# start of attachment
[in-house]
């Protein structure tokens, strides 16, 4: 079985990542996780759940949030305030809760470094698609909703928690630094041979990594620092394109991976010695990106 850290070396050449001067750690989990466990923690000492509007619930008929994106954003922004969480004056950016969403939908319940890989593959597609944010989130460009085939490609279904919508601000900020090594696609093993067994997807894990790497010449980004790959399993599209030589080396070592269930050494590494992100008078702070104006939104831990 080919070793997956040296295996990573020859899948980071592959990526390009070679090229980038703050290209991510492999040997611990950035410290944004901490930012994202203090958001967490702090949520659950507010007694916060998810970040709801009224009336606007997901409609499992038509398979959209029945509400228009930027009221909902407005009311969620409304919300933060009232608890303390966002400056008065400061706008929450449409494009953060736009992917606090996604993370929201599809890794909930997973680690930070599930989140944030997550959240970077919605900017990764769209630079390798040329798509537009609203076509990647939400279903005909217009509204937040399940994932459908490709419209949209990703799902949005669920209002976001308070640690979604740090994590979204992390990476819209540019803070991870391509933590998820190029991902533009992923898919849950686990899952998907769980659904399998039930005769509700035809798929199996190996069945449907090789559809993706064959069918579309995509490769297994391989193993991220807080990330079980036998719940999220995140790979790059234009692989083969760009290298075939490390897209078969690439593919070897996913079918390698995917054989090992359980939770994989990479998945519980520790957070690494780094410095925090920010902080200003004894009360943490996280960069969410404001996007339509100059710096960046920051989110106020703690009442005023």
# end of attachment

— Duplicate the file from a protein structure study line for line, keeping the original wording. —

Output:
[in-house]
């Protein structure tokens, strides 16, 4: 079985990542996780759940949030305030809760470094698609909703928690630094041979990594620092394109991976010695990106 850290070396050449001067750690989990466990923690000492509007619930008929994106954003922004969480004056950016969403939908319940890989593959597609944010989130460009085939490609279904919508601000900020090594696609093993067994997807894990790497010449980004790959399993599209030589080396070592269930050494590494992100008078702070104006939104831990 080919070793997956040296295996990573020859899948980071592959990526390009070679090229980038703050290209991510492999040997611990950035410290944004901490930012994202203090958001967490702090949520659950507010007694916060998810970040709801009224009336606007997901409609499992038509398979959209029945509400228009930027009221909902407005009311969620409304919300933060009232608890303390966002400056008065400061706008929450449409494009953060736009992917606090996604993370929201599809890794909930997973680690930070599930989140944030997550959240970077919605900017990764769209630079390798040329798509537009609203076509990647939400279903005909217009509204937040399940994932459908490709419209949209990703799902949005669920209002976001308070640690979604740090994590979204992390990476819209540019803070991870391509933590998820190029991902533009992923898919849950686990899952998907769980659904399998039930005769509700035809798929199996190996069945449907090789559809993706064959069918579309995509490769297994391989193993991220807080990330079980036998719940999220995140790979790059234009692989083969760009290298075939490390897209078969690439593919070897996913079918390698995917054989090992359980939770994989990479998945519980520790957070690494780094410095925090920010902080200003004894009360943490996280960069969410404001996007339509100059710096960046920051989110106020703690009442005023």